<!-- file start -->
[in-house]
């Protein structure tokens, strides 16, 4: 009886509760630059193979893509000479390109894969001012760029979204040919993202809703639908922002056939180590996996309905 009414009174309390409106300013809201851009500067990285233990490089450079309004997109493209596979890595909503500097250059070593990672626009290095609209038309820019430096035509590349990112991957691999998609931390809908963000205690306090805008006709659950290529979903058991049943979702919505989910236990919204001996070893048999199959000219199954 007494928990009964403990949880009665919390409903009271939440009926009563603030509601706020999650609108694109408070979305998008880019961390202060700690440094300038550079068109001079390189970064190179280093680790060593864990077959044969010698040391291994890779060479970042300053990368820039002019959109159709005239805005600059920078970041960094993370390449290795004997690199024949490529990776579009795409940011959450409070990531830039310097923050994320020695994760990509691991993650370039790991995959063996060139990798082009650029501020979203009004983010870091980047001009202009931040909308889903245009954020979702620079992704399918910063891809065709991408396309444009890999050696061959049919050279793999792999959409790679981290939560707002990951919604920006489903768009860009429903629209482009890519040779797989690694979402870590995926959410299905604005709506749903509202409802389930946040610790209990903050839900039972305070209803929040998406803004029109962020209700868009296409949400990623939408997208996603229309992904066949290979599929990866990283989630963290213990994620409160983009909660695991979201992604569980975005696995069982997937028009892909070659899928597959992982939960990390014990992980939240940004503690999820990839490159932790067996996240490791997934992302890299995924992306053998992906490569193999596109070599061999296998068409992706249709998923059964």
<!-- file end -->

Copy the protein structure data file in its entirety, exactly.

[in-house]
């Protein structure tokens, strides 16, 4: 009886509760630059193979893509000479390109894969001012760029979204040919993202809703639908922002056939180590996996309905 009414009174309390409106300013809201851009500067990285233990490089450079309004997109493209596979890595909503500097250059070593990672626009290095609209038309820019430096035509590349990112991957691999998609931390809908963000205690306090805008006709659950290529979903058991049943979702919505989910236990919204001996070893048999199959000219199954 007494928990009964403990949880009665919390409903009271939440009926009563603030509601706020999650609108694109408070979305998008880019961390202060700690440094300038550079068109001079390189970064190179280093680790060593864990077959044969010698040391291994890779060479970042300053990368820039002019959109159709005239805005600059920078970041960094993370390449290795004997690199024949490529990776579009795409940011959450409070990531830039310097923050994320020695994760990509691991993650370039790991995959063996060139990798082009650029501020979203009004983010870091980047001009202009931040909308889903245009954020979702620079992704399918910063891809065709991408396309444009890999050696061959049919050279793999792999959409790679981290939560707002990951919604920006489903768009860009429903629209482009890519040779797989690694979402870590995926959410299905604005709506749903509202409802389930946040610790209990903050839900039972305070209803929040998406803004029109962020209700868009296409949400990623939408997208996603229309992904066949290979599929990866990283989630963290213990994620409160983009909660695991979201992604569980975005696995069982997937028009892909070659899928597959992982939960990390014990992980939240940004503690999820990839490159932790067996996240490791997934992302890299995924992306053998992906490569193999596109070599061999296998068409992706249709998923059964």